My 5-minute walk to the loft was heavenly.  I couldn’t stop smiling.  I didn’t bother wrapping myself in thoughts of why I was happy.  I just was.  Emptiness was the game.

 I was not late for tea.

 

I am the Egg Man

7 Aug

My daily elevator ride between the 8th floor of my apartment and ground level is rarely a solitary ride. I’m often accompanied by Thai folks doing the same thing as I – that is, riding the elevator. Duh! Today I began my ride on the first floor with a guy carrying several bags of groceries. He hit number 11 for his floor and looked at me to tell him what floor I wanted him to push. “Pa-eed” I said – 8. He understood right away and pushed the button for the 8th floor. When people understand and respond to my Thai (not the alcoholic drink), I can feel a new part of my brain, left dormant for most of my life, light up like a Christmas tree. In other words, I get excited when people know what the heck I’m saying.

He asked me where I was from. I gave him the quick rundown: I’m a teacher at an international school, I’ve been here for three weeks, and I’m from America.

The elevator arrived at the 8th floor, the doors opened, and on my way out I quickly introduced myself and asked for his name.

“I am the Egg Man,” he said with a smile.

If you’re a Beatles fan, I know you know the song that was queued in my head: “I am the eggman…aaahhhh, they are the eggmen…aaahhhhh, I am the walrus – cookoogachu!”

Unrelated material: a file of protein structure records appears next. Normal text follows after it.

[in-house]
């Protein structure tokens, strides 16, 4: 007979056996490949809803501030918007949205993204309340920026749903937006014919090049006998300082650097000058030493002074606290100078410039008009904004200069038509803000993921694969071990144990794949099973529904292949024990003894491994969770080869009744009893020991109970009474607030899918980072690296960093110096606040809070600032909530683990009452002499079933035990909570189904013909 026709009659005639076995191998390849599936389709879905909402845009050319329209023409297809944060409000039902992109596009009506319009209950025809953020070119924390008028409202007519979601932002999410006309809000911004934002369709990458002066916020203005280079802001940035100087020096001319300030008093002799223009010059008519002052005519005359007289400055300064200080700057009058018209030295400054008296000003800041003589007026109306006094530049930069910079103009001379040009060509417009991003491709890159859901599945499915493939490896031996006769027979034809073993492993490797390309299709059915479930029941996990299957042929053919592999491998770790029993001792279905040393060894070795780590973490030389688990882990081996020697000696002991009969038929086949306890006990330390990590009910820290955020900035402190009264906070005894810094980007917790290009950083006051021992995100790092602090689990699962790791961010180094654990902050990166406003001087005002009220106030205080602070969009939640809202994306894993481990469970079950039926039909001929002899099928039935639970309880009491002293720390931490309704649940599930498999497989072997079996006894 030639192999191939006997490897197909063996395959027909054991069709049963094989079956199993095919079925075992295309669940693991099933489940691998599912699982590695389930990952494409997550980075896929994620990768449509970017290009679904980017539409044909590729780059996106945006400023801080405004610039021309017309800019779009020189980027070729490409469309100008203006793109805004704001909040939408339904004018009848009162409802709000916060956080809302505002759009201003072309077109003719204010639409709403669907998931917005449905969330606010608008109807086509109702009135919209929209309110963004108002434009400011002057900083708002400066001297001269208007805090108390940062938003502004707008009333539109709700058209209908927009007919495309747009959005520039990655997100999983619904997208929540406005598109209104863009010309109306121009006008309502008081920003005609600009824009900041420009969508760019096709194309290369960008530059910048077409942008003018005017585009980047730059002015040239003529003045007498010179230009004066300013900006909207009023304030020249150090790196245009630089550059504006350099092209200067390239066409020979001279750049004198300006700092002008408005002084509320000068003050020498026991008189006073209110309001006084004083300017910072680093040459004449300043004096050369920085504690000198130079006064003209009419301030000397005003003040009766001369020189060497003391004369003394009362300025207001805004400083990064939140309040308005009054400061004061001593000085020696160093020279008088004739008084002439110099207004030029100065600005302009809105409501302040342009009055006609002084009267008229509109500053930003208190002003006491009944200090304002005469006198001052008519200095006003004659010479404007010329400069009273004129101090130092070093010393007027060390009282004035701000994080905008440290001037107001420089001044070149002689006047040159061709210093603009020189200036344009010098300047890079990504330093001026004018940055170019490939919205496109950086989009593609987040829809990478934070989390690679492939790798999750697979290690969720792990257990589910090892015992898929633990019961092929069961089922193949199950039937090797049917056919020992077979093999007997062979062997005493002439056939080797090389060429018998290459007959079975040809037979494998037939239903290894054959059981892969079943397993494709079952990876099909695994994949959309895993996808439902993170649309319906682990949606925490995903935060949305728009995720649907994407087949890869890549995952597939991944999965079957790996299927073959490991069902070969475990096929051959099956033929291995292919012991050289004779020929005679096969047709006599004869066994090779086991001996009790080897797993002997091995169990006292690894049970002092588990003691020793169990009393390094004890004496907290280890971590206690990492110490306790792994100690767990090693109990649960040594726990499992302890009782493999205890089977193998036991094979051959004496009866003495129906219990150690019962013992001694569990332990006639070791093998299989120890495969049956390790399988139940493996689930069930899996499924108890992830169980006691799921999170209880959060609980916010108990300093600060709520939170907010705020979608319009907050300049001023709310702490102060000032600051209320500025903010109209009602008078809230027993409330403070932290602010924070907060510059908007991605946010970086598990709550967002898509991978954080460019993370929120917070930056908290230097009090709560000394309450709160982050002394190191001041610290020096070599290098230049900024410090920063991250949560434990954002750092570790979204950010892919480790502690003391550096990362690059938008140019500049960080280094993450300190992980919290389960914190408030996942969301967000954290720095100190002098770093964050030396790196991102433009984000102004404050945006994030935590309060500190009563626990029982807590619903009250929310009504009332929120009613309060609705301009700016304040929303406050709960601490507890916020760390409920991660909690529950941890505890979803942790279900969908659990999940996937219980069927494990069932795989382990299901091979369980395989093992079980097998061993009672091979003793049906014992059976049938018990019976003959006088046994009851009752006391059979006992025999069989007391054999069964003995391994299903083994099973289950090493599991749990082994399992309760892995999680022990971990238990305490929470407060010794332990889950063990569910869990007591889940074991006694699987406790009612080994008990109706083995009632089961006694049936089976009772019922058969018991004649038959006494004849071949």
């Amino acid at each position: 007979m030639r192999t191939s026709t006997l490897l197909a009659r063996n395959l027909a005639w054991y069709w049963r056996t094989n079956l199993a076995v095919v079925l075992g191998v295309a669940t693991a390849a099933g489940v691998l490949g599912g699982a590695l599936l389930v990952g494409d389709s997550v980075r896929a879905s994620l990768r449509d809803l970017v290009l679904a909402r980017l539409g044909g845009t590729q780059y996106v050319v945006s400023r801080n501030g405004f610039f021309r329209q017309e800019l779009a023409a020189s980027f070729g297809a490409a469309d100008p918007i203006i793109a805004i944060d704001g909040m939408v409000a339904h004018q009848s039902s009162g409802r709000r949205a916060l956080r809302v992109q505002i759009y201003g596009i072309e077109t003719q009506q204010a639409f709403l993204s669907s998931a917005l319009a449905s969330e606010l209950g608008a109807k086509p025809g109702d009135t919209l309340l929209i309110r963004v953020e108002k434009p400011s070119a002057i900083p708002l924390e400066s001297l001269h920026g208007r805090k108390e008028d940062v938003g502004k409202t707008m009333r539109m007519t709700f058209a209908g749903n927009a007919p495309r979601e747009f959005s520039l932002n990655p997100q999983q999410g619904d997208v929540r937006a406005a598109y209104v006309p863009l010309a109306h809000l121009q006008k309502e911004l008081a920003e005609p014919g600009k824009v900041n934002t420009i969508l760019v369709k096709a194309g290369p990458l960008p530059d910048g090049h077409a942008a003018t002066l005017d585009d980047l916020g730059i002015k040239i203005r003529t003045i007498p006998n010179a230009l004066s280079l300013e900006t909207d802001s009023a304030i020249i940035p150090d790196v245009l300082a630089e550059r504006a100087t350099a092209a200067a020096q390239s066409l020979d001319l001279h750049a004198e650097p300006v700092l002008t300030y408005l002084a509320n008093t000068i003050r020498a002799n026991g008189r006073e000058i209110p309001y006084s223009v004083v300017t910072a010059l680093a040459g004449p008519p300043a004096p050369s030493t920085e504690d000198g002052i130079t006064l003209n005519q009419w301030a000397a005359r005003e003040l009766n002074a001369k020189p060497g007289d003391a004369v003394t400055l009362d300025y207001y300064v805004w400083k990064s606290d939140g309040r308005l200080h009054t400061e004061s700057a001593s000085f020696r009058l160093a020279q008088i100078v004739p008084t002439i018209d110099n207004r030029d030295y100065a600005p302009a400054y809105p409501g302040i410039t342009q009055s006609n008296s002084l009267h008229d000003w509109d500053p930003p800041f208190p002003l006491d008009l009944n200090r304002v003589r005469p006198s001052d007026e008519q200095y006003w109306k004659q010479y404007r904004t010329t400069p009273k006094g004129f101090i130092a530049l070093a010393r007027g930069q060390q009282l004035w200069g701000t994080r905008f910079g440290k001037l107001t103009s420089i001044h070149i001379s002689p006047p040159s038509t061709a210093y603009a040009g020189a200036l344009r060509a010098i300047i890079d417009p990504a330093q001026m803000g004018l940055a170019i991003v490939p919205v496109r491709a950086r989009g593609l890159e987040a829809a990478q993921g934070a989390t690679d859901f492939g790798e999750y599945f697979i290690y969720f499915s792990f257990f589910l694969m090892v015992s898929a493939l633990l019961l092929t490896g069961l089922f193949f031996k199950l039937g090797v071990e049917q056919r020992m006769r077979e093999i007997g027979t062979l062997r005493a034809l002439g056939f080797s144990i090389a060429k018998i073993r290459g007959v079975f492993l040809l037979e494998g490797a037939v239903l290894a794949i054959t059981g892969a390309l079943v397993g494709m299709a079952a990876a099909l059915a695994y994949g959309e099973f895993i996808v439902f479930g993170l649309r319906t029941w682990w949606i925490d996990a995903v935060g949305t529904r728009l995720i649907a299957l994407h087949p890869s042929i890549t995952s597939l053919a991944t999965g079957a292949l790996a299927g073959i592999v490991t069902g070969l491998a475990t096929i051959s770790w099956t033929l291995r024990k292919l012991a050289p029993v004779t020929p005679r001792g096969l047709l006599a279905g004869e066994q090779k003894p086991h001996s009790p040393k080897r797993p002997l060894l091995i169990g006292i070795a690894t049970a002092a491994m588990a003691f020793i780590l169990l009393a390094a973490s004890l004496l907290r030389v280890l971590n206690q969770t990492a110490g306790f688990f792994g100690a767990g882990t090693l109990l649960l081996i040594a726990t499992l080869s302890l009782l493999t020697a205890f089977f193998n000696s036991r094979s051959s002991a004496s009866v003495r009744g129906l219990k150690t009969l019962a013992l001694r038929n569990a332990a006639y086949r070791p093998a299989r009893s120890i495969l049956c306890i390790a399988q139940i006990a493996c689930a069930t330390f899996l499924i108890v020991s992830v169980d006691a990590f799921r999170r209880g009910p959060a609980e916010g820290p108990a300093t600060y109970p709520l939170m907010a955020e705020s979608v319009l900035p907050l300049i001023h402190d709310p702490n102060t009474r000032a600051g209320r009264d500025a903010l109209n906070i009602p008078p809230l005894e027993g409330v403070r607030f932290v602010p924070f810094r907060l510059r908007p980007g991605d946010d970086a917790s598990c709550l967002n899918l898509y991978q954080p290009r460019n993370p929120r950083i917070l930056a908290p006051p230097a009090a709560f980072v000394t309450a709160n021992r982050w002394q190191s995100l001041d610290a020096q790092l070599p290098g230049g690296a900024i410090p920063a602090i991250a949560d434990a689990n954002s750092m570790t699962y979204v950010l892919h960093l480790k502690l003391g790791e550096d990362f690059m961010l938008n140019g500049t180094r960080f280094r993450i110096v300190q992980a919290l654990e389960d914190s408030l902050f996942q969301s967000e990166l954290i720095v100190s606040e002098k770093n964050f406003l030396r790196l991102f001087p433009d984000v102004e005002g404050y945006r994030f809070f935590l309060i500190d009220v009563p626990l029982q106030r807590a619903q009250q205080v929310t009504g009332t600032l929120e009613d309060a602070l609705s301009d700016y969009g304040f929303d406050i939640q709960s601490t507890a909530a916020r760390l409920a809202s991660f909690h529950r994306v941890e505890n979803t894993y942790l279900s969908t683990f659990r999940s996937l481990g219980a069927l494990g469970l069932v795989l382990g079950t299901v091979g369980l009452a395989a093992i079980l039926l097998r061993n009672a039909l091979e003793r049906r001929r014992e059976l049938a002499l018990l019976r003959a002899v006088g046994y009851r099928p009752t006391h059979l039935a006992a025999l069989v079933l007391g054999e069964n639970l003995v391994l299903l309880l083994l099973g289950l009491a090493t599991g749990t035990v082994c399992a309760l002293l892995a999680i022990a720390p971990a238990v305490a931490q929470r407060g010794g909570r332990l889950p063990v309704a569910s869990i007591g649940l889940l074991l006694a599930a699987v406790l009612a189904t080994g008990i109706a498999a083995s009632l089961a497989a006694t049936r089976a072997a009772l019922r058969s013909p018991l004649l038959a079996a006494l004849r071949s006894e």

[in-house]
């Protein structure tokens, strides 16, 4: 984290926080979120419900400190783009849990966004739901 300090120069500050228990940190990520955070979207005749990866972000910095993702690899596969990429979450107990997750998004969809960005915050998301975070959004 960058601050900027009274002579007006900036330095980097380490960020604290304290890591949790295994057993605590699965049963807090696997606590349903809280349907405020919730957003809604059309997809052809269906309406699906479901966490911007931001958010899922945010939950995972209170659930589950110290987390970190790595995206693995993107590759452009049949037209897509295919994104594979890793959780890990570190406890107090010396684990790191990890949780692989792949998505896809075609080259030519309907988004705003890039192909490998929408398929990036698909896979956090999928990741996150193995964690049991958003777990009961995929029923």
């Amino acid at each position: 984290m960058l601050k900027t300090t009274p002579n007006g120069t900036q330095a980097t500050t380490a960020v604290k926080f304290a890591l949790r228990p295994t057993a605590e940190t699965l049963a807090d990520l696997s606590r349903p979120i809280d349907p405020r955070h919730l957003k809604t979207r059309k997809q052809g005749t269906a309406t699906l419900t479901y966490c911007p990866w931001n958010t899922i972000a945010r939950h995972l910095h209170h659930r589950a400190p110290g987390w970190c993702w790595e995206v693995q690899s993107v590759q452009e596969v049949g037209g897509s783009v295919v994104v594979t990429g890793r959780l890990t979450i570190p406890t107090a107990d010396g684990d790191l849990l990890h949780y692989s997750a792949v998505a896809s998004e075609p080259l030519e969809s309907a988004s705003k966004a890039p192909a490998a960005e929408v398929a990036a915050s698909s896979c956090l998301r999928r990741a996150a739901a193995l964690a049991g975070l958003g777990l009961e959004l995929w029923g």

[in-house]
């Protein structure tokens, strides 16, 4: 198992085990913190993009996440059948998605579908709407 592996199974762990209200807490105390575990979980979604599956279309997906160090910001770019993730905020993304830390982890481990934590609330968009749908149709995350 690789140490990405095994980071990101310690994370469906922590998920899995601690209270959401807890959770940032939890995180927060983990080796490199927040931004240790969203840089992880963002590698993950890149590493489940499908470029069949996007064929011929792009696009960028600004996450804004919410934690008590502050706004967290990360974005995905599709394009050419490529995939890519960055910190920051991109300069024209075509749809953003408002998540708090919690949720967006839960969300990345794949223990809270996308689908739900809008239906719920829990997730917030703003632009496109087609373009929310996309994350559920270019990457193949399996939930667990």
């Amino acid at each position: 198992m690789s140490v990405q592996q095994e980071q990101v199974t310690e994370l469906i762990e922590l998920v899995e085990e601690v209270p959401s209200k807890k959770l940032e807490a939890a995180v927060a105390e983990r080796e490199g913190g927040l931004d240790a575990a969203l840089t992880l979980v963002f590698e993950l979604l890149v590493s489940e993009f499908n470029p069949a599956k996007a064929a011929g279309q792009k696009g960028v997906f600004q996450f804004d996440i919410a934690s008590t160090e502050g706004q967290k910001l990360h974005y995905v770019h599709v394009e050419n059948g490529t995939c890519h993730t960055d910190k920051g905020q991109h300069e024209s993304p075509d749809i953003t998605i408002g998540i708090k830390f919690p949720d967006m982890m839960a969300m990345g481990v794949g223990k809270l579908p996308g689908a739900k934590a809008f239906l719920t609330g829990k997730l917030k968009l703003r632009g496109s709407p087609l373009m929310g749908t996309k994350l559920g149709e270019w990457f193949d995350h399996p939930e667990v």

“You are the egg man?” I asked with a curious grin.

“Yes!” he said with a huge smile showing all his pretty white teeth. “I am the Egg Man! I’m a DJ. The-Egg-Man. I play at the Hollywood club.

I took out my cellphone and gestured that I was ready to type his email in my phone.

“Egg,” he said.

“Egg?” I responded.

“Egg,” he repeated. I’m The Egg Man.

“You are the Egg Man. Ok I got that. But what is your email?

“Egg,” he said again.

Meanwhile the elevator doors continued to close. But I stood in the middle and made sure that nobody would be going anywhere until I had his email down right.

I gave him my phone and told him to just type it in. The first letter was an X.

“Ah!” I exclaimed. You’re not the Egg Man. “You’re The X-Man! DJ X-Man!”

He smiled and nodded his head in agreement. “Yes yes! I am the Egg Man!”

I laughed. He laughed. We both laughed without knowing why the other was laughing. It was good fun.

“Ok, DJ X-Man,” I said. “Sa-wa-dee-kap! Have a good night. I’m looking forward to seeing your show!”